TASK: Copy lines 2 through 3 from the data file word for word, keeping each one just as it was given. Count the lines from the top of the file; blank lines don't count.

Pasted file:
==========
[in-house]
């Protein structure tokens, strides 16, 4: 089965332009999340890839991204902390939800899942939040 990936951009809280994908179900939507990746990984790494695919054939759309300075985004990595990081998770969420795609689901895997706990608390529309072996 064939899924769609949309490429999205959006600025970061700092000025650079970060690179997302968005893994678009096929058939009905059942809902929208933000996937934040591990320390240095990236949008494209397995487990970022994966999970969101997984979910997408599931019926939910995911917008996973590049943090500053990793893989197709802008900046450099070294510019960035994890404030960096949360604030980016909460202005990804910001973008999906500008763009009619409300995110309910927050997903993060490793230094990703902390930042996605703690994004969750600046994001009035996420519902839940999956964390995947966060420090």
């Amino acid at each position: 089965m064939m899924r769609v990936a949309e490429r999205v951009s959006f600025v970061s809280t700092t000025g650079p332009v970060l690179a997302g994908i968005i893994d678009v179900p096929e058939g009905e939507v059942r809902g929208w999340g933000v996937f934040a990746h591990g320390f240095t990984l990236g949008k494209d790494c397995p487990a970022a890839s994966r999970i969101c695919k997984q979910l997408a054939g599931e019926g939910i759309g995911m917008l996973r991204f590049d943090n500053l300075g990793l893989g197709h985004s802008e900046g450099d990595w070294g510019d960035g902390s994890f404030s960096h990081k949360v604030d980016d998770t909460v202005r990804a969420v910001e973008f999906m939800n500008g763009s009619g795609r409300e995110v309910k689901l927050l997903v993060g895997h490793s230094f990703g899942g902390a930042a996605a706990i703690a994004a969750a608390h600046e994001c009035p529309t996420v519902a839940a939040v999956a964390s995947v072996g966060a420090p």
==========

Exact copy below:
């Protein structure tokens, strides 16, 4: 089965332009999340890839991204902390939800899942939040 990936951009809280994908179900939507990746990984790494695919054939759309300075985004990595990081998770969420795609689901895997706990608390529309072996 064939899924769609949309490429999205959006600025970061700092000025650079970060690179997302968005893994678009096929058939009905059942809902929208933000996937934040591990320390240095990236949008494209397995487990970022994966999970969101997984979910997408599931019926939910995911917008996973590049943090500053990793893989197709802008900046450099070294510019960035994890404030960096949360604030980016909460202005990804910001973008999906500008763009009619409300995110309910927050997903993060490793230094990703902390930042996605703690994004969750600046994001009035996420519902839940999956964390995947966060420090």
């Amino acid at each position: 089965m064939m899924r769609v990936a949309e490429r999205v951009s959006f600025v970061s809280t700092t000025g650079p332009v970060l690179a997302g994908i968005i893994d678009v179900p096929e058939g009905e939507v059942r809902g929208w999340g933000v996937f934040a990746h591990g320390f240095t990984l990236g949008k494209d790494c397995p487990a970022a890839s994966r999970i969101c695919k997984q979910l997408a054939g599931e019926g939910i759309g995911m917008l996973r991204f590049d943090n500053l300075g990793l893989g197709h985004s802008e900046g450099d990595w070294g510019d960035g902390s994890f404030s960096h990081k949360v604030d980016d998770t909460v202005r990804a969420v910001e973008f999906m939800n500008g763009s009619g795609r409300e995110v309910k689901l927050l997903v993060g895997h490793s230094f990703g899942g902390a930042a996605a706990i703690a994004a969750a608390h600046e994001c009035p529309t996420v519902a839940a939040v999956a964390s995947v072996g966060a420090p």